"...it has also been shown that for the class of problems used in initial benchmarks,the performance of the devices also correlates well with a classical(meanfield) approximation of quantum annealing ,which raises questions about whether the devices can outperform classical optimizers."
In other words, if you ran a simulation of this device on a normal computer and gave it the same problem to solve, you will get basically the same efficiency.
This probably sounds like a somewhat useless result (quantum computer beats B-team classical algorithm), but it is in fact interesting because D-Wave's computers are designed to perform quantum annealing and they are comparing it to simulated annealing (the somewhat analogous classical algorithm). However they only found evidence of a constant (i.e. one that 4000 qubits wouldn't help with) speed up (though a large one) compared to a somewhat better algorithm (Quantum Monte Carlo, which is ironically not a quantum algorithm), and they still can't beat an even better classical algorithm (Selby's) at all, even in a way that won't scale.
Scott's central thesis is that although it is possible there could be a turning point past 2000 qubits where the D-Wave will beat our best classical alternative, none of the data collected so far suggests that. So it's possible that a 4000 qubit D-Wave machine will exhibit this trend, but there is no evidence of it (yet) from examining a 2000 qubit machine. Scott's central gripe with D-Wave's approach is that they don't have any even pie-in-the-sky theoretical reason to expect this to happen, and scaling up quantum computers without breaking the entire process is much harder than for classical computers so making them even bigger doesn't seem like a solution. My personal frustration with D-Wave's marketing is that the fact that their computers are super specialized often gets lost; these computers fail the equivalent quantum notion of a complete set of digital logic gates.
Yes. See the 4-item list near the end of the post. It's not about the number of qubits. It might be possible to make the D-Wave approach effective. But that's going to involve either being lucky on an open research problem (whether it's even possible to get a quantum speedup using stoquastic Hamiltonians only), or fundamental improvements to their approach. It's not simply a case of scaling up what they already have.
Quantum computing is a lot like fusion research. Nothing we know how to build will break even but we still need to build something so we can learn how to build something that could break even.
We have plenty of better energy technologies than what we have, but we don't implement those, so why bother building an even better technology that we also likely won't build.
It's like the dev team that won't refactor but thinks its new design will be perfect and also not need refactoring. The new project invariably needs refactoring which they don't do, leading to another ground up rewrite.
I'm pretty sure by the year 2200, we'll have a coffee cup sized zero point energy device but still get our power from coal.
Well, why don't you do it then? The potential profits are absurd; don't you want to be the world's first trillionaire?
> I'm pretty sure by the year 2200, we'll have a coffee cup sized zero point energy device but still get our power from coal.
You're suggesting that people will choose to consume expense goods and services over otherwise identical cheaper goods and services? This does not seem to mesh well with observed human behaviour.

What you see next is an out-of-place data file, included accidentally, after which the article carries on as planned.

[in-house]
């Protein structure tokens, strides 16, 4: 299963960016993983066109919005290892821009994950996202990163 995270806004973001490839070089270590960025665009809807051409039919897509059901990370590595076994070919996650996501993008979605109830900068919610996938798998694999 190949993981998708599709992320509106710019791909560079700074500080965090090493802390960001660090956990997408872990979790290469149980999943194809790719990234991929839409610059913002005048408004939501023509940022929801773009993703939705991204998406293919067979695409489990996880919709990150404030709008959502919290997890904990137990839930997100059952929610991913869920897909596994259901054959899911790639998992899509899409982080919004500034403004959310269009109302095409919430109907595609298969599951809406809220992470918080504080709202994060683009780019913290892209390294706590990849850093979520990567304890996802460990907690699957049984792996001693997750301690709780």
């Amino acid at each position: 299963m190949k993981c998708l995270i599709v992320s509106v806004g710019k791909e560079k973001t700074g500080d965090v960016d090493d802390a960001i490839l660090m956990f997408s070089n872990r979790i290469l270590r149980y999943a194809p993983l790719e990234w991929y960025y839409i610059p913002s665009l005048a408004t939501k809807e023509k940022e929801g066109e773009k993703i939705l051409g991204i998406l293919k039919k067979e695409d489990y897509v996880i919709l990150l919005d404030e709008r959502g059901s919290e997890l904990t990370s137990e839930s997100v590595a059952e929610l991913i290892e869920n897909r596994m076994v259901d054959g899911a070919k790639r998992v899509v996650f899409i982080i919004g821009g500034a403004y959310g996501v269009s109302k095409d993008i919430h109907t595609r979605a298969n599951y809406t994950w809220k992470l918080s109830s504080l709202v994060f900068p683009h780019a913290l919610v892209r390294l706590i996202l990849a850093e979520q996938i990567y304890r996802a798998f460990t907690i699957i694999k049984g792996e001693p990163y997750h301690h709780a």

The government is not really a rational actor in economic markets and is often guided by other factors like popular vote, corruption, etc.
It is hard to explain why we don't use more nuclear power from an economic standpoint, but it is easy to understand how politicians and lobbyists have capitalized on fear mongering to create our current energy markets.
It's very easy to explain why we don't use more nuclear power from an economic standpoint.
See, for example:
Government subsidies to the nuclear power industry over the past fifty years have been so large in proportion to the value of the energy produced that in some cases it would have cost taxpayers less to simply buy kilowatts on the open market and give them away, according to a February 2011 report by the Union of Concerned Scientists.
It's something of an anti-pattern on HN to think that nuclear power is somehow this secret source of cheap energy and it is only those damn anti-science greens who conspire to give it a bad name.
It's not. Nuclear power is expensive.
Some will blame unfair (?) government regulation for that. It is true that regulation adds to the costs, but regulation seems reasonable given the fairly large costs associated with accidents.
Some will claim that the dangers associated with Nuclear power are overstated, and that coal kills more people. I agree that coal should be replaced, but not with nuclear.
Some will claim that only nuclear power can provide base-load capability without greenhouse gases. I disagree, and point to the range of energy storage capabilities available now, the rapidly dropping costs of batteries, and the increasing decentralization of the power grid.
In our nearest neighbour (Australia), with an extremely similar culture and history, it's about 17%; they don't have any good geothermal sites, and few good hydro sites, combined with a significantly larger population.
In the rich world, we've basically tapped every major viable hydro source (and learned a lot about the environmental costs of doing so, and sharply revised our definiton of "viable" too). You claim that there's energy tech we're just not using, but hydro is absolutely not an example of that. The difference between your country and Australia is geography, not technology.